It’s funny how one can be in the news without actually being in the news. As mentioned earlier today, the New York Times ran a story about “Sotomayor & Associates” and the fact that she didn’t have any actual associates. I wrote that story up back on June 4th, and it’s laid mostly dormant since then.
But when the Times failed to credit me with having found this item as they furthered the investigation, other bloggers took notice and the issue of journalistic ethics reared its head.
To my new readers (at least for a day), I welcome you. If you want to know more of the types of stuff I write about here, and whether this obscure little blog should be part of your RSS feed, you can skim this “best of” piece.
Welcome to readers of those that follow (and my thanks to their authors for the inbound links). I’ll update this later with further links should the story be of interest to others:
- Glenn Reynolds @ Instapundit
- Scott Greenfield @ Simple Justice with a long and gracious post (Credit is a Two Way Street) that includes this lede:
Judge Richard Posner recently suggested an extreme solution to the potential death of the newspaper. Using the argument that there’s no reason to buy the cow when you can get the milk for free, Posner urged the expansion of copyright law to “bar online access to copyrighted materials without the copyright holder’s consent, or to bar linking to or paraphrasing copyrighted materials without the copyright holder’s consent.” In other words, burn blogs to save newspapers.
But this assumes, as Posner does, that its only blogs that free-ride off the newsgathering efforts of “legitimate” media. While this is certainly the predominant flow, it’s not always the case, as was clear today when the New York Times published a story about Sonia Sotomayor’s foray into private practice under the name “Sotomayor and Associates.” It was a wonderful piece of investigative journalism, but for one detail. The news was unearthed not by the Times, but by blawger Eric Turkewitz at New York Personal Injury Attorney Blog…[more]
- Prof David Wgner @ Ninomania:
Did Sotomayor violate a well-established bar rule in calling her solo practice in 1983-6 “Sotomayor & Associates” when evidence suggests it was just herself helping family and friends via a home practice?
- John Steele @ Legal Ethics Forum:
A solo cannot describe his or her practice with the phrase “and Associates” if in fact there are no associates there. It’s false and misleading. [more]
- Jim Lindgren @ Volokh Conspiracy: A multi-state look at the use of “and Associates” in the name of a solo practice
- William Dyer @ Beldarblog: …it doesn’t take a sophisticated legal analysis for anyone, lawyer or layman, to recognize that claiming to be “Sotomayor & Associates” — when you really don’t have any associates — is stupid and misleading [more at “Sotomayor & Associates” … meh, who cares?]
- DRJ @ Patterico’s Pontifications:
Like Beldar, Turkewitz thinks this was a minor mistake but he offers some good advice that I doubt Sonia Sotomayor or the White House will take [more at Sotomayor & Associates]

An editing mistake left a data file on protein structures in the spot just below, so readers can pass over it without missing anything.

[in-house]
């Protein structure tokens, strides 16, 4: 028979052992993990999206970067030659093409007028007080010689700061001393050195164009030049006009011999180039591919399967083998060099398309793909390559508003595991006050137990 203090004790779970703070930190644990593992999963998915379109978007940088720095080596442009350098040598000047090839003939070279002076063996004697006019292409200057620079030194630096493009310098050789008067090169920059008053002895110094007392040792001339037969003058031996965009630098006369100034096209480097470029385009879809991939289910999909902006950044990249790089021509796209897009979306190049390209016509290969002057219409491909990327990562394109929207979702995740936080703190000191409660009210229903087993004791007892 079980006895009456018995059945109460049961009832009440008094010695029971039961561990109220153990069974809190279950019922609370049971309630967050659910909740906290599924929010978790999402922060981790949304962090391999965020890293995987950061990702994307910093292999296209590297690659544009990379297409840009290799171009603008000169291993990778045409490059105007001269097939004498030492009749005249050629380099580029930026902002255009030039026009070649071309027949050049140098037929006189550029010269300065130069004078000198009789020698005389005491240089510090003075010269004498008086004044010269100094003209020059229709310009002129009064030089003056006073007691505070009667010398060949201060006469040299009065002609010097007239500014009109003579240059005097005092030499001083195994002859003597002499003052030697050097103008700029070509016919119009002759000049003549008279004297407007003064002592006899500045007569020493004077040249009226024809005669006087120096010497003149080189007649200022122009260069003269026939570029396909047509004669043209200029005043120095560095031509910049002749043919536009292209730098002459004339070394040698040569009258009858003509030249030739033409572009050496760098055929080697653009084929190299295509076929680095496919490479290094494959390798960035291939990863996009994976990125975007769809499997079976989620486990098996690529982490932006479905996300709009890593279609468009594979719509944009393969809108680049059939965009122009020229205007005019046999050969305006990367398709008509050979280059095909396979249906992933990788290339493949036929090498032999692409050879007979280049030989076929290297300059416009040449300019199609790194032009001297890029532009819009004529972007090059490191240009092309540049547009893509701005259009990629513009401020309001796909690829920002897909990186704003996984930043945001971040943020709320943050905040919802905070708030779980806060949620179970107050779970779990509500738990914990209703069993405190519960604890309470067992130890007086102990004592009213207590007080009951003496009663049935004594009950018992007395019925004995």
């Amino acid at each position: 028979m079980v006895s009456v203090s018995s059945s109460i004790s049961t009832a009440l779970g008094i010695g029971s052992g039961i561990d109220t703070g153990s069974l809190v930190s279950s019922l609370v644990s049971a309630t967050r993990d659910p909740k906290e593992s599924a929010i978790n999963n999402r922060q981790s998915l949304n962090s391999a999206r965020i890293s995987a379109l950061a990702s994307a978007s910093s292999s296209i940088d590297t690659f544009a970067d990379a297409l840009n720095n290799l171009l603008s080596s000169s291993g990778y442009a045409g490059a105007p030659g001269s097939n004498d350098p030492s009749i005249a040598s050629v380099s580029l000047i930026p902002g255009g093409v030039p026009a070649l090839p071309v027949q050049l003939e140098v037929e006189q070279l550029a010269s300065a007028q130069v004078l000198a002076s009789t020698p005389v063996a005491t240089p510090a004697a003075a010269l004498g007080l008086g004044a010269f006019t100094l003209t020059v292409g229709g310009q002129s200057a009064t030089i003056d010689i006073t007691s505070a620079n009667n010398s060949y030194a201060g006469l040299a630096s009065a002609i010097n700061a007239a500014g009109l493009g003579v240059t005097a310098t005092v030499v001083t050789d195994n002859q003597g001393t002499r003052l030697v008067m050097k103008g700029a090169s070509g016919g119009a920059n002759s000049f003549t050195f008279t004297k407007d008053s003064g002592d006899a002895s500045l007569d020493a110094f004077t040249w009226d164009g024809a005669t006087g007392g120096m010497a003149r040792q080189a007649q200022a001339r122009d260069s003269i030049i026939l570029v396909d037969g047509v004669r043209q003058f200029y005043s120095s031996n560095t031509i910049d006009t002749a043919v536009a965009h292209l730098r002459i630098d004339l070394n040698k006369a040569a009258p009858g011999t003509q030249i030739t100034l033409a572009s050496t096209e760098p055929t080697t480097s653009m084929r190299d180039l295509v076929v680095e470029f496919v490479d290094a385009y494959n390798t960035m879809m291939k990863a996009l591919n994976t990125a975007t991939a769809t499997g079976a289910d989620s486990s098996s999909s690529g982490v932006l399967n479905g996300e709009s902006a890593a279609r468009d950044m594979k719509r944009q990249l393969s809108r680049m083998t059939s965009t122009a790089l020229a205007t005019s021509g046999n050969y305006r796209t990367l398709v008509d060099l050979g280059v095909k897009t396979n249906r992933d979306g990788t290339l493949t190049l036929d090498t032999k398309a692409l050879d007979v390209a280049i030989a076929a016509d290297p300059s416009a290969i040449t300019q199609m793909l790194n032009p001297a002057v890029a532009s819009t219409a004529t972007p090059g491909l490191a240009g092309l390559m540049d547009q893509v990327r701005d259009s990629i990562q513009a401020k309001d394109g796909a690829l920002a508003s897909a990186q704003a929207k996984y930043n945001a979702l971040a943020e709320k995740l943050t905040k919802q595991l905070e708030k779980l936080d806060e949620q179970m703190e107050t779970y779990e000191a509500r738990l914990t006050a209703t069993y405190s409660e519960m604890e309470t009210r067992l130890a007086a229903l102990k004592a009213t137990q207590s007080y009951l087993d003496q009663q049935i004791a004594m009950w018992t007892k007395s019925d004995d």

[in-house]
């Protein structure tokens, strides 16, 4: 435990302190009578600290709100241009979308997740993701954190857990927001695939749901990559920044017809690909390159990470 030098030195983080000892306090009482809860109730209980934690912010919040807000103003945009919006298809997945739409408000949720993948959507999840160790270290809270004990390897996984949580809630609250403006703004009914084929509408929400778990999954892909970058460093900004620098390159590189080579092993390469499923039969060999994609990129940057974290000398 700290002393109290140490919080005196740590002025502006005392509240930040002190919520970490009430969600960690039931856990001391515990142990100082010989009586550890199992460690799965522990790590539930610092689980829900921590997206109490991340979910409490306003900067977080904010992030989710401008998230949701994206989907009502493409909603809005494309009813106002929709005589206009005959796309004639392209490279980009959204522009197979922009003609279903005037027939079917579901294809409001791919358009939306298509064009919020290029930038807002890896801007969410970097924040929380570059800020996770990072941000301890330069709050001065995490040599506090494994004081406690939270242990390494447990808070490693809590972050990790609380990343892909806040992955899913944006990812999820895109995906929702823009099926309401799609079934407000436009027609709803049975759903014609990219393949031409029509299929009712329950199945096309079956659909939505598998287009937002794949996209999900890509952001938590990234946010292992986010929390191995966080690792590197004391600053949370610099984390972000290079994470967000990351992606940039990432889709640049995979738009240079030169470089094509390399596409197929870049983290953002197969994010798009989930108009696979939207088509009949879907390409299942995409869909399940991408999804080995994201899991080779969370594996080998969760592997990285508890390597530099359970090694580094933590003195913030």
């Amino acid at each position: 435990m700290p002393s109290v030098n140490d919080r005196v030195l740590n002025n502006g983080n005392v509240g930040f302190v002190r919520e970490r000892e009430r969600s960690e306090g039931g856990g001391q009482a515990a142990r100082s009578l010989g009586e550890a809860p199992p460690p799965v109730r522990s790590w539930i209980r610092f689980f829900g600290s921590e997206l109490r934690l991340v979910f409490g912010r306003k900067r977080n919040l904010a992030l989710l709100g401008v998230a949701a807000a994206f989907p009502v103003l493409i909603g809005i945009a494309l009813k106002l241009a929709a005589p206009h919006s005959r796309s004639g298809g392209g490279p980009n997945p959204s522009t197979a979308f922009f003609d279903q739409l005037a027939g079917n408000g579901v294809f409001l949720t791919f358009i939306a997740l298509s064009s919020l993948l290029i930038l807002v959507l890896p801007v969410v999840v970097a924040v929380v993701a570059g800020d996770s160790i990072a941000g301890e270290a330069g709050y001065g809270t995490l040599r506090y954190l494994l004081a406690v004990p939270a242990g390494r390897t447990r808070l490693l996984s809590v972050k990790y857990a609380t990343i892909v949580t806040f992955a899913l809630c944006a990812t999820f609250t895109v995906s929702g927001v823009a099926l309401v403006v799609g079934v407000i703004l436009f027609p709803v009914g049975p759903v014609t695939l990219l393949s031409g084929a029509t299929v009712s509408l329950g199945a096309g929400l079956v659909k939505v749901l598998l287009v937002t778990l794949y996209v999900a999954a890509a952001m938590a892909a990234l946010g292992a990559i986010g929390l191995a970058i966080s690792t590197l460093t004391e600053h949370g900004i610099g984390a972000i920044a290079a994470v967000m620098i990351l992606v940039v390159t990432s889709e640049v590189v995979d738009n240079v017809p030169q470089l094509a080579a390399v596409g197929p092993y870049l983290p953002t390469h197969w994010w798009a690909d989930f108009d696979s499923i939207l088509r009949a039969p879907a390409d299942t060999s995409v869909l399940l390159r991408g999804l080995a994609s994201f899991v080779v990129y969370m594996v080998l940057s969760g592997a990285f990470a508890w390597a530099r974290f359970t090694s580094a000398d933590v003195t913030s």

- Walter Olson @ Point of Law:
…the nominee called her very small practice “Sotomayor & Associates” even though it had no lawyers but herself. That would appear to be an infraction, if a minor one, of the relevant New York ethical rules.
- Mark Draughn @ WindyPundit:
Even if he got the idea from Turkewitz’s’ blog, he probably considers the idea public property because the primary source for the blog post—Sotomeyor’s questionnaire—is available to anyone, and Turkewitz doesn’t have any ownership of the story just because he wrote about it first. [Much more at On the Ethics of Sourcing For Bloggers and Journalists]
[New Sotomayor tag added for easy access to all Sotomayor posts]
Links to this post:
blawg review #220
welcome to blawg review #220, rounding up some highlights of the past week from around the legal blogosphere. it’s my second time hosting it here at overlawyered, a blog that as its name implies maintains a certain critical distance …posted by Walter Olson @ July 13, 2009 3:40 AM
sonia sotomayor “and associates”
[i’ve edited to make this tighter.] story here and here. eric turkewitz, a new york lawyer/blawger, broke the story. [then professor alberto bernabe, of the john marshall school of law, blogged about it.] …posted by John Steele @ July 07, 2009 2:48 PM
Sorry for the double comment, but I wanted to say congrats on breaking the story and that at Legal Ethics Forum we’ve linked to your post.
You’re correct about the “and Associates” issue. But as to the “Offices” rather than “Office” issue, I can report that ethics gurus seem split. Are there any advisory ops or cases on that? I will search and may comment again.
# posted by Blogger JohnSteele : July 07, 2009 2:54 PM
See the ethics advisory opinion from the NYS BAr Association in the comments of the original post from 1973.
# posted by Blogger Eric Turkewitz : July 07, 2009 3:55 PM